Wikipedia defines a Cabinet Card as “a style of photograph which was widely used for photographic portraiture after 1870. It consisted of a thin photograph mounted on a card typically measuring 108 by 165 mm (4 1⁄4 by 6 1⁄2 inches).” https://en.wikipedia.org/wiki/Cabinet_card
We call it “Vintage Inspiration!”
Oddball Art Labs has teamed up with Side Street Studio Arts to present a wild reinterpretation of these cherished objects. See how over thirty local artists take these antique photographs and use them to drive their art. The styles of the artists vary wildly, so we’re just as excited as you to see the finished works of art.
Join us November 19, 2021 from 6pm-9pm at Side Street Studio Arts for what will be a memorable show.
(Social distancing guidelines will be observed and face masks will be required.)
November 19, 2021 – November 28, 2021
Listen to the interview Erin Rehberg of Side Street Studio Arts conducted with Dave Metzger, Mike Rende and Alisa Duda about this show.
A (very) short history of cabinet cards and their artistic inspiration
These vintage photographs evoke sentimental longing for an utterly distinct age than the one we are in adapting to completely different emerging technologies. The Steampunk crowd in particular enjoys these glimpses of the past and finds inspiration for costumes and environmental decorations.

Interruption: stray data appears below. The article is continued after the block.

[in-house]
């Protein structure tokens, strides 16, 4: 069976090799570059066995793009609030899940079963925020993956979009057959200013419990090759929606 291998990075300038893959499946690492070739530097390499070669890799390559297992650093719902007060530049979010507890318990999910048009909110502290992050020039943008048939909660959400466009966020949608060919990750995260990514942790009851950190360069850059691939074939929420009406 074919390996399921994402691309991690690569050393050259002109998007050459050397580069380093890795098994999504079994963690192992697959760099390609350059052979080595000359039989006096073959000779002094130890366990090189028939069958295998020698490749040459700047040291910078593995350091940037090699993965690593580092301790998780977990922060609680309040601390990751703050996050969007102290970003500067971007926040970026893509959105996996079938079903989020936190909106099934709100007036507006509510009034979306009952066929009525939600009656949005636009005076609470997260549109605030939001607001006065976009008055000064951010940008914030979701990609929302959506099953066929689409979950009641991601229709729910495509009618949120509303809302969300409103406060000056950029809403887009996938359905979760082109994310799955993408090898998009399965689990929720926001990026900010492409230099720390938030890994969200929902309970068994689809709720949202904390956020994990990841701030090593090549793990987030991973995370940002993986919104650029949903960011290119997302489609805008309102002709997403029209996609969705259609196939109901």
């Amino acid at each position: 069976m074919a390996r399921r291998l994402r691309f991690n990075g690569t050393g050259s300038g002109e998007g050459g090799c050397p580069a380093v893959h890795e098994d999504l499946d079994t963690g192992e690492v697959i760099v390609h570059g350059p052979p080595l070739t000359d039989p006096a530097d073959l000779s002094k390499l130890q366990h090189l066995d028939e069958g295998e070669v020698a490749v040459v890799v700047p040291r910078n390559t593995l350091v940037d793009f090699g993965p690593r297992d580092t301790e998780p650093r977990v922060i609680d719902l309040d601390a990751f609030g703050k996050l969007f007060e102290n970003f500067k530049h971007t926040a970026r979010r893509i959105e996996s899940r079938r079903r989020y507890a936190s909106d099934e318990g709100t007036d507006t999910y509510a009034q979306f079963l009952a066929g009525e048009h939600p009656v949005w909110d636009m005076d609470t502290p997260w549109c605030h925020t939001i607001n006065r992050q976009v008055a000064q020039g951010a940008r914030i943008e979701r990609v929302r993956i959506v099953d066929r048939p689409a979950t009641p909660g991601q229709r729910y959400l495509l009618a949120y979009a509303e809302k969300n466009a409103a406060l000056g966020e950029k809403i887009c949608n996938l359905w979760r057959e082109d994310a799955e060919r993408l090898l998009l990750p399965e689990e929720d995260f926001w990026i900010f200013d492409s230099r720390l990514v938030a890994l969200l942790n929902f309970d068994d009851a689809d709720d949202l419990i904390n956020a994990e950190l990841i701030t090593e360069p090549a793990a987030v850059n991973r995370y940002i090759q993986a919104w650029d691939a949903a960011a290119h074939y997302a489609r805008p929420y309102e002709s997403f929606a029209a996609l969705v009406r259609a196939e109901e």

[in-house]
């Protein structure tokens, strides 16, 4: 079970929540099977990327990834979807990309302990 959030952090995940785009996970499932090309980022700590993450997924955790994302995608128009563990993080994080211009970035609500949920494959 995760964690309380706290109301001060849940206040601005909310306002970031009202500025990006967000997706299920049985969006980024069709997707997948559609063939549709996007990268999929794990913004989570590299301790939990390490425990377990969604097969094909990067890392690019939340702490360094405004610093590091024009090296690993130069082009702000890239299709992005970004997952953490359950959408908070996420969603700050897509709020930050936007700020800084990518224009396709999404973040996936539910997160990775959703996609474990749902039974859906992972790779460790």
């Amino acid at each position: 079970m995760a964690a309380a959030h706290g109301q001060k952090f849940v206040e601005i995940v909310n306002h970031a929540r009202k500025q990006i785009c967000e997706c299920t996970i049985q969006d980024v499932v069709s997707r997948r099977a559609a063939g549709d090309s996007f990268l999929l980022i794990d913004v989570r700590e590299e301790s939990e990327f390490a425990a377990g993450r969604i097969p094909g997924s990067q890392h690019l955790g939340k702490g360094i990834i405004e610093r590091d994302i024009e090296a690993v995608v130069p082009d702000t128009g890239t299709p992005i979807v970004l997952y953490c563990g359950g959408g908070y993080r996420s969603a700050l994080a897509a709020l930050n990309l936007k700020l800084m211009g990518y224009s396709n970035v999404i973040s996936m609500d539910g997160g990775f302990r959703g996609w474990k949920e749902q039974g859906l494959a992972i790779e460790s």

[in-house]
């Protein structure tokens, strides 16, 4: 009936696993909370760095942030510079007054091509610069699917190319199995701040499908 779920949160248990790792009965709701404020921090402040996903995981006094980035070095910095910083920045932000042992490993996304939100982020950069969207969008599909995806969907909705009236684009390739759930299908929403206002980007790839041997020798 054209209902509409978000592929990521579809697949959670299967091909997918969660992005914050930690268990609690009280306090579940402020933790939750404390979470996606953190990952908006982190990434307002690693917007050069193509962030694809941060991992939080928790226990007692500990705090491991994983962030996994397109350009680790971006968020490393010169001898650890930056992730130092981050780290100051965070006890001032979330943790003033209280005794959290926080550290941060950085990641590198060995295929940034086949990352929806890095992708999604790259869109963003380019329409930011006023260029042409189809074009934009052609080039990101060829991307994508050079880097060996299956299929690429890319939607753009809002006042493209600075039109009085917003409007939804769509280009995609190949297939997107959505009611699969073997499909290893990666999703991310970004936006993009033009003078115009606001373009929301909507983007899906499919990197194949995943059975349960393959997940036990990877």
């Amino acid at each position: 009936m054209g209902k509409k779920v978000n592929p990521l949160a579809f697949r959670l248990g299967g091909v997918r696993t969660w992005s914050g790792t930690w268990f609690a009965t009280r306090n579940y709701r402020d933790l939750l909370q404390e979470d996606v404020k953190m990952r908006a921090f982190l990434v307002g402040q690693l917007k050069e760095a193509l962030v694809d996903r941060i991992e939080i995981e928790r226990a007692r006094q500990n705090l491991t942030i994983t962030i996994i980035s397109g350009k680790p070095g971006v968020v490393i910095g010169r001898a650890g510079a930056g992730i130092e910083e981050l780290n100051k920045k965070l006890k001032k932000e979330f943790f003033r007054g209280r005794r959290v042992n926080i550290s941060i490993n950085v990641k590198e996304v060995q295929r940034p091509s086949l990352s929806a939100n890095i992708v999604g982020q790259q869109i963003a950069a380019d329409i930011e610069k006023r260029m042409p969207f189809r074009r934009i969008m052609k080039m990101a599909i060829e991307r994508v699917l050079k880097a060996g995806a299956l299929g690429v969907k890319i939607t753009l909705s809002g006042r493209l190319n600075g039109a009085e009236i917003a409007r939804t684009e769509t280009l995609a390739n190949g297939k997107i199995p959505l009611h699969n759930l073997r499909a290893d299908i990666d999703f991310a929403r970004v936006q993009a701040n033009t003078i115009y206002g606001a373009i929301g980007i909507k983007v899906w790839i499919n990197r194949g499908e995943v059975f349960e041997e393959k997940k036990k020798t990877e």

Depending on the process used to create them, cabinet card images can have a distinct appearance. Cards from the 1890s have the appearance of a black-and-white photograph were most likely produced on a matte collodion, gelatin or gelatin bromide paper. Cards with a distinctive sepia toning were created through the albumen print process. Some cards even have a greenish cast produced by specific formulations of the gelatin bromide papers used.
Professional photographers often embossed their logos and contact information on the backs of cards as a way to promote themselves.
Cabinet Cards were popular throughout 1870-1930 and reached their peak popularity in the 1880’s. Their popularity declined as handheld cameras such as the Kodak Box Brownie became affordable and made casual photography available to the masses.
Famous Artists Inspired by Cabinet Cards
Over the years we’ve been inspired by many artists who have embraced the distinctive feel of vintage cabinet cards and made the visuals uniquely their own. Some of our favorites are:
Yes, the lead signer of Devo! Mark has been utilizing the Cabinet Card as a framework for his Beautiful Mutants art series since the late 1990’s. In his reinterpretations of the cards he mirrors the images causing oddly disturbing, but often surprisingly beautiful imagery.
Some artists have an affinity with their surfaces to the point that you need to remind yourself that it isn’t a photograph. Travis’s art depicts finely dressed monsters and people in fantastical situations, yet they convincingly look like they could have been vintage photographs.
Pop art meets the 1870’s! Alex converts these turn of the century relics into pop art masterpieces, painting over the cards to depict them as popular fictional heroes of today’s media. It’s a truly playful way to bring new life into these cards.